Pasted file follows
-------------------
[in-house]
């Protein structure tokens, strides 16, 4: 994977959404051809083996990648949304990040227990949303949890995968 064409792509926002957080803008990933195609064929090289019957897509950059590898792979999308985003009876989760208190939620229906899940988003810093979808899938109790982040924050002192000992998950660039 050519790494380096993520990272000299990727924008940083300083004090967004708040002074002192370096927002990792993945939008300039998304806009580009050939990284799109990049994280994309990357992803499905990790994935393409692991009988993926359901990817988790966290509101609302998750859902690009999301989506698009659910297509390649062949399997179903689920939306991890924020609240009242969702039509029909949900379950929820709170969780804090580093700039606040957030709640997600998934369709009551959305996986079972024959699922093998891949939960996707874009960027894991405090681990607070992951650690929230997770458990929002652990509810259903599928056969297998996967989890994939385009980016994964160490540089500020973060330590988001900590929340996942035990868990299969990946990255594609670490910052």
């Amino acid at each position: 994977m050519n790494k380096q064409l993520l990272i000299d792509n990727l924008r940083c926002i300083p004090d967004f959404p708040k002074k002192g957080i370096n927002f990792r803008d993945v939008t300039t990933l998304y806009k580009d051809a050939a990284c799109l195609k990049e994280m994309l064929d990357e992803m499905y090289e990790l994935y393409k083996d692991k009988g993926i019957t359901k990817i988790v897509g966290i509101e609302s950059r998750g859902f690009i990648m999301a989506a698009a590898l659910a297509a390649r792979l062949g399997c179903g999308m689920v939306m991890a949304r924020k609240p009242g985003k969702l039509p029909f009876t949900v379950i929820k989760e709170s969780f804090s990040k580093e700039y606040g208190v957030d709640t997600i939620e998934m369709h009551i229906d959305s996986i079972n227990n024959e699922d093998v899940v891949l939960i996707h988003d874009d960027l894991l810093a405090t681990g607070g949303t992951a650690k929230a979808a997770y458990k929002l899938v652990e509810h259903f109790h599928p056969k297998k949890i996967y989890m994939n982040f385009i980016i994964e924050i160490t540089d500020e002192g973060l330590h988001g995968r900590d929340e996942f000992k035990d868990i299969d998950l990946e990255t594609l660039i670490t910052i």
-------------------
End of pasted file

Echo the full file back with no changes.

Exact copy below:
[in-house]
């Protein structure tokens, strides 16, 4: 994977959404051809083996990648949304990040227990949303949890995968 064409792509926002957080803008990933195609064929090289019957897509950059590898792979999308985003009876989760208190939620229906899940988003810093979808899938109790982040924050002192000992998950660039 050519790494380096993520990272000299990727924008940083300083004090967004708040002074002192370096927002990792993945939008300039998304806009580009050939990284799109990049994280994309990357992803499905990790994935393409692991009988993926359901990817988790966290509101609302998750859902690009999301989506698009659910297509390649062949399997179903689920939306991890924020609240009242969702039509029909949900379950929820709170969780804090580093700039606040957030709640997600998934369709009551959305996986079972024959699922093998891949939960996707874009960027894991405090681990607070992951650690929230997770458990929002652990509810259903599928056969297998996967989890994939385009980016994964160490540089500020973060330590988001900590929340996942035990868990299969990946990255594609670490910052």
């Amino acid at each position: 994977m050519n790494k380096q064409l993520l990272i000299d792509n990727l924008r940083c926002i300083p004090d967004f959404p708040k002074k002192g957080i370096n927002f990792r803008d993945v939008t300039t990933l998304y806009k580009d051809a050939a990284c799109l195609k990049e994280m994309l064929d990357e992803m499905y090289e990790l994935y393409k083996d692991k009988g993926i019957t359901k990817i988790v897509g966290i509101e609302s950059r998750g859902f690009i990648m999301a989506a698009a590898l659910a297509a390649r792979l062949g399997c179903g999308m689920v939306m991890a949304r924020k609240p009242g985003k969702l039509p029909f009876t949900v379950i929820k989760e709170s969780f804090s990040k580093e700039y606040g208190v957030d709640t997600i939620e998934m369709h009551i229906d959305s996986i079972n227990n024959e699922d093998v899940v891949l939960i996707h988003d874009d960027l894991l810093a405090t681990g607070g949303t992951a650690k929230a979808a997770y458990k929002l899938v652990e509810h259903f109790h599928p056969k297998k949890i996967y989890m994939n982040f385009i980016i994964e924050i160490t540089d500020e002192g973060l330590h988001g995968r900590d929340e996942f000992k035990d868990i299969d998950l990946e990255t594609l660039i670490t910052i």